At the beginning of the year, when I decided that I needed to re-enter the writing world, I was a little bit overwhelmed by just how much information was out there to digest. Still, I can be a very, very stubborn person when I want to be, and rather than slow down, admit defeat, or even try to break up all the parts logically, I kept going full speed ahead. This lead, understandably, to repeated burn out.
If there is something that the last year plus has taught me, it’s that one of the most important things we can do to take care of ourselves is to be aware of our own mental health. Who knew that all these thoughts that kept backing up behind my own stubborn ambition would come out to force the issue of being addressed at the start of Mental Health Awareness Month. I struggled mightily with my own sense of calm and peace after suffering Long COVID – I won’t lie, some days I still do – but writing has been one of the best outlets for me. Unfortunately, the wholehearted decision to make writing a major factor again didn’t quite keep everything in balance.
The last few weeks, I’ve largely been silent when it comes to writing, reading, commenting, and interacting with the writing world in general. I needed time – time to absorb everything that had happened, everything I had been putting off, and time to finally decide on a plan. It’s the reality of life that those of us would-be writers also have to balance fully lives outside of writing. We have jobs, friends, other hobbies, other obligations – we have to adult even when we might not want to. And that is what sets us apart. We would-be writers – we know we need to write, we know we love to write, but at times the writing can become a liability if it isn’t recognized for all of it’s many beautiful, complicated facets.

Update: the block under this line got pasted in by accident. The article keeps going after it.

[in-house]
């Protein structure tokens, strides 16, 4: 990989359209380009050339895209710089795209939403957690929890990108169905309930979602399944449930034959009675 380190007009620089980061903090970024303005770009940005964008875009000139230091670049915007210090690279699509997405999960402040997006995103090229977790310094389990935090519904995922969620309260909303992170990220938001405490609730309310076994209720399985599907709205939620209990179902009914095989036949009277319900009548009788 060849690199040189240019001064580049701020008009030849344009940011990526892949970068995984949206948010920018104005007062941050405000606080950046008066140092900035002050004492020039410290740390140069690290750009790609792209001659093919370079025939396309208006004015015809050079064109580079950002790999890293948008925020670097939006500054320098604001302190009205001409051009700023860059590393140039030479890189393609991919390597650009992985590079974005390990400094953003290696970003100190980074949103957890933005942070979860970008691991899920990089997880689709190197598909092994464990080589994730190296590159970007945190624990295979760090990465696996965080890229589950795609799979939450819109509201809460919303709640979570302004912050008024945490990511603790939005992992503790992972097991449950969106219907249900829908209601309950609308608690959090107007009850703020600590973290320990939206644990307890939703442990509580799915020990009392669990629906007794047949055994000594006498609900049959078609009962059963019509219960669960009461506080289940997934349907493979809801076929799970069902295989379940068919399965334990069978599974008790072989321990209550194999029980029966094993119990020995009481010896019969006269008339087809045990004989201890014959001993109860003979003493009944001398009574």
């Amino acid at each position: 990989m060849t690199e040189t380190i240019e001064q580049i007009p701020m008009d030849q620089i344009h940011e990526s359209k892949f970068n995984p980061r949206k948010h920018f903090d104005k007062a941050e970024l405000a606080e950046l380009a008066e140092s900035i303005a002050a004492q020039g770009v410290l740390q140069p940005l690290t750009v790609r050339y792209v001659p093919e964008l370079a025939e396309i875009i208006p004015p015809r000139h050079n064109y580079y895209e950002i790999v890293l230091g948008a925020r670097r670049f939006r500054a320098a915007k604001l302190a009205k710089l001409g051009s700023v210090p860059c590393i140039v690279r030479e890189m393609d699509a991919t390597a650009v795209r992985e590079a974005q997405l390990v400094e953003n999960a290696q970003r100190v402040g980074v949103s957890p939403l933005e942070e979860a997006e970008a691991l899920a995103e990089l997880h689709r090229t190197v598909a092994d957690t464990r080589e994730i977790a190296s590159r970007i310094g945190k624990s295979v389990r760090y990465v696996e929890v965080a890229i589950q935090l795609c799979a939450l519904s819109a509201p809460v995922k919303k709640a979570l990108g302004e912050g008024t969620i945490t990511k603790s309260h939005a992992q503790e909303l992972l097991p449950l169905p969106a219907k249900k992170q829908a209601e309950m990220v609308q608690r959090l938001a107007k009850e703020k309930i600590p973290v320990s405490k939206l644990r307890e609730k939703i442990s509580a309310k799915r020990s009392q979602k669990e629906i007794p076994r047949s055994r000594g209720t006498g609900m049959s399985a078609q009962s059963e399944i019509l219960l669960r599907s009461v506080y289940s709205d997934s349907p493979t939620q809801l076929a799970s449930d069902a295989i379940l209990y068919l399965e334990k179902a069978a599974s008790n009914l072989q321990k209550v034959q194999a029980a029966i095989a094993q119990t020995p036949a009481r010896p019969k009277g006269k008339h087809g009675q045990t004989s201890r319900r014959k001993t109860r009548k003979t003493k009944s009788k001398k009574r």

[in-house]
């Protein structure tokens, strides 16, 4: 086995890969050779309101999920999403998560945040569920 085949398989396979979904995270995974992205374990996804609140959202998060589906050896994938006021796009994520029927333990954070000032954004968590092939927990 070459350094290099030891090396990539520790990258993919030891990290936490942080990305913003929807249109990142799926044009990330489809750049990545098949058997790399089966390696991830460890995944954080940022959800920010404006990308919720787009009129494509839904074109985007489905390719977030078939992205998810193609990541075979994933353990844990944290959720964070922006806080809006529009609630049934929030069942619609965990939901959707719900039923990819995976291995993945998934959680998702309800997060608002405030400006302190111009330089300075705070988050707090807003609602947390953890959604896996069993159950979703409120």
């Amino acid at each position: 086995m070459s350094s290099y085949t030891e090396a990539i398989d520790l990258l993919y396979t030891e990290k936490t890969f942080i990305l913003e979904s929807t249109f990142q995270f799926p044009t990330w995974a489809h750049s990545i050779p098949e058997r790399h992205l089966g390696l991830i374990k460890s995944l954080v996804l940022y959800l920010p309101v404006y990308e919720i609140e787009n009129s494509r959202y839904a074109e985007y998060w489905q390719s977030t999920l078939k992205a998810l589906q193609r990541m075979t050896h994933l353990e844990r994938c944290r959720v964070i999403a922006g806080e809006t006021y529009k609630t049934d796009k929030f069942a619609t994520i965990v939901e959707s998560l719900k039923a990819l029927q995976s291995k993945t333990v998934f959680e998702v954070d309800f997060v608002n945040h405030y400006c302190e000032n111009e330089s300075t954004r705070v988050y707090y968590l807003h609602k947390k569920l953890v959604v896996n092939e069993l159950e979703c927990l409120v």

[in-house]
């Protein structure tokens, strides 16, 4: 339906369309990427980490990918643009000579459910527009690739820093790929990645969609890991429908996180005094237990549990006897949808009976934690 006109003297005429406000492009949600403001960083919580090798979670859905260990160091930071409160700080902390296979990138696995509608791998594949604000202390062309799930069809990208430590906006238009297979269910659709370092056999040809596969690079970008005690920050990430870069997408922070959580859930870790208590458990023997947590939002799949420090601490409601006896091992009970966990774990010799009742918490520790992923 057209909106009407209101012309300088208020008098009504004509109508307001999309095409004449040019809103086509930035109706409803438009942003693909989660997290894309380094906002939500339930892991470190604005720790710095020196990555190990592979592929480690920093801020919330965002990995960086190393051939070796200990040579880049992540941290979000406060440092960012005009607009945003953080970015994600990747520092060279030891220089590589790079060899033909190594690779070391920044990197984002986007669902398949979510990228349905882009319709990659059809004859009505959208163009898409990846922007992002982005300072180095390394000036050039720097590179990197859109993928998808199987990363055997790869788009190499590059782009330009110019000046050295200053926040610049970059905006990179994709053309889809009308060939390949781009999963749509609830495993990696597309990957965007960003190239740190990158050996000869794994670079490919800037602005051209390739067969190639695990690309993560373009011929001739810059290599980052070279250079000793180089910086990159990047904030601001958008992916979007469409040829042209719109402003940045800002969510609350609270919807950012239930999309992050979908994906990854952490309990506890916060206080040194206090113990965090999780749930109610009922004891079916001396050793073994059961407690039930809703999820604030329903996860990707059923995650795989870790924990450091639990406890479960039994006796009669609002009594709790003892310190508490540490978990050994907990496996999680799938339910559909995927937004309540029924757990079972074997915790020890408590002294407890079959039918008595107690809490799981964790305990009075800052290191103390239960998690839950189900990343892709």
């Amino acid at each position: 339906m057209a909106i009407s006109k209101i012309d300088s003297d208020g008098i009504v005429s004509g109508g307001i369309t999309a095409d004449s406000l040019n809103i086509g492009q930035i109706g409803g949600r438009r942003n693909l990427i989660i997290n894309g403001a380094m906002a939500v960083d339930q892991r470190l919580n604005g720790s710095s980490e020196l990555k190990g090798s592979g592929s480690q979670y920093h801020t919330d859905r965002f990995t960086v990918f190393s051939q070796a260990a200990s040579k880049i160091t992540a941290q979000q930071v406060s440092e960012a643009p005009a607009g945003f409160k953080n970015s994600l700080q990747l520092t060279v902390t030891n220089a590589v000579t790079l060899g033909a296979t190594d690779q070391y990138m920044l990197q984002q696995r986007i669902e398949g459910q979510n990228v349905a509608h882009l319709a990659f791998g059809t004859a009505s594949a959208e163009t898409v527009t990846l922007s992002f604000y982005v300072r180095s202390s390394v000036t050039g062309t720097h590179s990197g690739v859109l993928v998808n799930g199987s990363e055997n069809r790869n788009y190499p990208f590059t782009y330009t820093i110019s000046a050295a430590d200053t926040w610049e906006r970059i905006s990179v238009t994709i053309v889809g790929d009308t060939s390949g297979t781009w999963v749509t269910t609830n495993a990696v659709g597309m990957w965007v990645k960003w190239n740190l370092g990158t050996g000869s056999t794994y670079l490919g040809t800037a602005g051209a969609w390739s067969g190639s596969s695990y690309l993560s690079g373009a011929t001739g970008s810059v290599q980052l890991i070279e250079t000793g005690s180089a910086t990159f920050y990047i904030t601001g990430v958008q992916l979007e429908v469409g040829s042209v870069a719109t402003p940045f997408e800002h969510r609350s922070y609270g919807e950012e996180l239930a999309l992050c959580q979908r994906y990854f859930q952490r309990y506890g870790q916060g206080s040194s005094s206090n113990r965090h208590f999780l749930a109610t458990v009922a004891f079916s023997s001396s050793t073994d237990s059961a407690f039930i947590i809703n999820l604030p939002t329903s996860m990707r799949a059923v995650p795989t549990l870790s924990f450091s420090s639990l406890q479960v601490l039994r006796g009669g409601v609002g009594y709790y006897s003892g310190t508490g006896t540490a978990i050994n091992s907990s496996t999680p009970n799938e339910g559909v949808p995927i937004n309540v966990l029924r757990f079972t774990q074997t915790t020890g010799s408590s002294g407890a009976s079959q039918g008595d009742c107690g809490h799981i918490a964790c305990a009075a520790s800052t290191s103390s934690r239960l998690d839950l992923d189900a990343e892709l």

Having finally been able to take a necessary step back and just breathe has helped me to realize that with all the adulting responsibilities, I need to take everything into account, including how much time I really have (instead of how much I can convince myself I have), and how much time I need to just be me. These ideas are slowly starting to form a more concrete plan. I’m finally starting to get a good, solid grasp of my way forward, and that includes where this blog will be going.
Step 1 – Recognize that I am a would-be writer, and that I need to write to keep my own sense of balance.
Step 2 – Instead of focusing all my energy on a new project to start the self-publishing world off right with, I need to focus on one that I’ve done the hard work on already (editing, formatting, etc.)
Step 3 – Break down all the steps so far, share them with the world so that other would-be writers can learn from my mistakes.
Step 4 – Make new mistakes, make new friends, and start the next chapter of getting Through the Looking Glass out into to the world.
Step 5 – Understand that limitations are not a bad thing, rather a set of guidelines to be used to keep me on plan.
My main goal in all of this is to first and foremost, learn what I need to be doing to be successful in the written world. My second goal is to share all of that with my fellow would-be writers. If anyone has any other similar hiccups, speed bumps, or detours, please feel free to share.
Until next time –
One thought on “Time for a Plan”
A would-be writer? You’re ALREADY a writer. Judging from your blog post, you write much better than some of my writer friends, and that’s not an exaggeration. I’m wishing you all the best on this journey. And when in doubt, just keep writing!